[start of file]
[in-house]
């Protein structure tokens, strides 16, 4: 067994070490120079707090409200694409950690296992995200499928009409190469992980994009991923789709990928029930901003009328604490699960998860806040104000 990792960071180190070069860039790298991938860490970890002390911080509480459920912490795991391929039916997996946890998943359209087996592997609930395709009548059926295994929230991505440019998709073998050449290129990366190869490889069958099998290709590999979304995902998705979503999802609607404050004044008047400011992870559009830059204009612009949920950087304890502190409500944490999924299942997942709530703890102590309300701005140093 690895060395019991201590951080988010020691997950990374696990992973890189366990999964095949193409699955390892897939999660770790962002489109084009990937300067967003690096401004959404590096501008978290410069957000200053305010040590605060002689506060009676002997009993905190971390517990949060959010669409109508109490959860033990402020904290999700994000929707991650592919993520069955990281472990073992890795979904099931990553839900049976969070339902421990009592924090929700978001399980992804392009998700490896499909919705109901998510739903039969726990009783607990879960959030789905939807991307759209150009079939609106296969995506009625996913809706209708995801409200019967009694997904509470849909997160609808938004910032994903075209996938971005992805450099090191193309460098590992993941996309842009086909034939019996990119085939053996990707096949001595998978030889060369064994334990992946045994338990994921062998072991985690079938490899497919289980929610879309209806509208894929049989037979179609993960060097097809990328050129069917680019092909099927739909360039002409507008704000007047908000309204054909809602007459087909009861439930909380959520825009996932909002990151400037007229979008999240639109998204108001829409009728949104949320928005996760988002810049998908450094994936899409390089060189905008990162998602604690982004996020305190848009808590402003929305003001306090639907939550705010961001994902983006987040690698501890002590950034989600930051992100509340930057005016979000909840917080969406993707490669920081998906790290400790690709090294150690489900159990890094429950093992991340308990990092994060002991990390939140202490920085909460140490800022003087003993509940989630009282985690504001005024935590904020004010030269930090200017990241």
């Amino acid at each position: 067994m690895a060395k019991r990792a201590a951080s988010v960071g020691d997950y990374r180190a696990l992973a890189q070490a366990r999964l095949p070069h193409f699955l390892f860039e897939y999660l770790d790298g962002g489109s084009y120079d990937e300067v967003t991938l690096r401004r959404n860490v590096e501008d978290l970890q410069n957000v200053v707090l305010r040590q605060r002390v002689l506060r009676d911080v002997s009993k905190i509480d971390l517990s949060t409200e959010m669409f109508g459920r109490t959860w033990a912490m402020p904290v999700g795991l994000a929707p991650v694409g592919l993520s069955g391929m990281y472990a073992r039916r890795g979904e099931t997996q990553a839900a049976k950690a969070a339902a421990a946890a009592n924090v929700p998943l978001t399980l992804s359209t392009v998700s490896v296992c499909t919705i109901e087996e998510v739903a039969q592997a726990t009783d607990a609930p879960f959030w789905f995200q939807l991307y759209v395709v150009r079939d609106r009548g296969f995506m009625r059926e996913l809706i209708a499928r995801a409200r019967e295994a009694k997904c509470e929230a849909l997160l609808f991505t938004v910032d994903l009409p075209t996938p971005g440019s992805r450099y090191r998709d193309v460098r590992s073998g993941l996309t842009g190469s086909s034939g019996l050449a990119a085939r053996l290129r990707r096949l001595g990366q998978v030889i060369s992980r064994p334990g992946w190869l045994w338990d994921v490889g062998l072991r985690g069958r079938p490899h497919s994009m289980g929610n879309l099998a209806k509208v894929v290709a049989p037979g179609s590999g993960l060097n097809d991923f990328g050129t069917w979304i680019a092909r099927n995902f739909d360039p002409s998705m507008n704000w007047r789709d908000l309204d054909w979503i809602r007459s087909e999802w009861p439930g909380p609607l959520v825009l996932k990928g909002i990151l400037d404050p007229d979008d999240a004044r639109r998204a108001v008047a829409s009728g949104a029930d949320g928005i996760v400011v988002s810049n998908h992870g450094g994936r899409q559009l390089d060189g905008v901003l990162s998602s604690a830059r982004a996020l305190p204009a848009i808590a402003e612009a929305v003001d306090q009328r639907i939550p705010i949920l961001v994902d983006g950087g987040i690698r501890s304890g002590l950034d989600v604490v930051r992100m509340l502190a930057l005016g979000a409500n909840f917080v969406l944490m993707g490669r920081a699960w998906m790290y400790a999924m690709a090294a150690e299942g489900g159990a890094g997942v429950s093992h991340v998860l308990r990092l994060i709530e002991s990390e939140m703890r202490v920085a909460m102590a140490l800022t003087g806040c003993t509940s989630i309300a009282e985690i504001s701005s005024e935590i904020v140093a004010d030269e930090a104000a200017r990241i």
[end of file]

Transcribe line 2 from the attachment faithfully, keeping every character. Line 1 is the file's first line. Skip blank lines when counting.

């Protein structure tokens, strides 16, 4: 067994070490120079707090409200694409950690296992995200499928009409190469992980994009991923789709990928029930901003009328604490699960998860806040104000 990792960071180190070069860039790298991938860490970890002390911080509480459920912490795991391929039916997996946890998943359209087996592997609930395709009548059926295994929230991505440019998709073998050449290129990366190869490889069958099998290709590999979304995902998705979503999802609607404050004044008047400011992870559009830059204009612009949920950087304890502190409500944490999924299942997942709530703890102590309300701005140093 690895060395019991201590951080988010020691997950990374696990992973890189366990999964095949193409699955390892897939999660770790962002489109084009990937300067967003690096401004959404590096501008978290410069957000200053305010040590605060002689506060009676002997009993905190971390517990949060959010669409109508109490959860033990402020904290999700994000929707991650592919993520069955990281472990073992890795979904099931990553839900049976969070339902421990009592924090929700978001399980992804392009998700490896499909919705109901998510739903039969726990009783607990879960959030789905939807991307759209150009079939609106296969995506009625996913809706209708995801409200019967009694997904509470849909997160609808938004910032994903075209996938971005992805450099090191193309460098590992993941996309842009086909034939019996990119085939053996990707096949001595998978030889060369064994334990992946045994338990994921062998072991985690079938490899497919289980929610879309209806509208894929049989037979179609993960060097097809990328050129069917680019092909099927739909360039002409507008704000007047908000309204054909809602007459087909009861439930909380959520825009996932909002990151400037007229979008999240639109998204108001829409009728949104949320928005996760988002810049998908450094994936899409390089060189905008990162998602604690982004996020305190848009808590402003929305003001306090639907939550705010961001994902983006987040690698501890002590950034989600930051992100509340930057005016979000909840917080969406993707490669920081998906790290400790690709090294150690489900159990890094429950093992991340308990990092994060002991990390939140202490920085909460140490800022003087003993509940989630009282985690504001005024935590904020004010030269930090200017990241």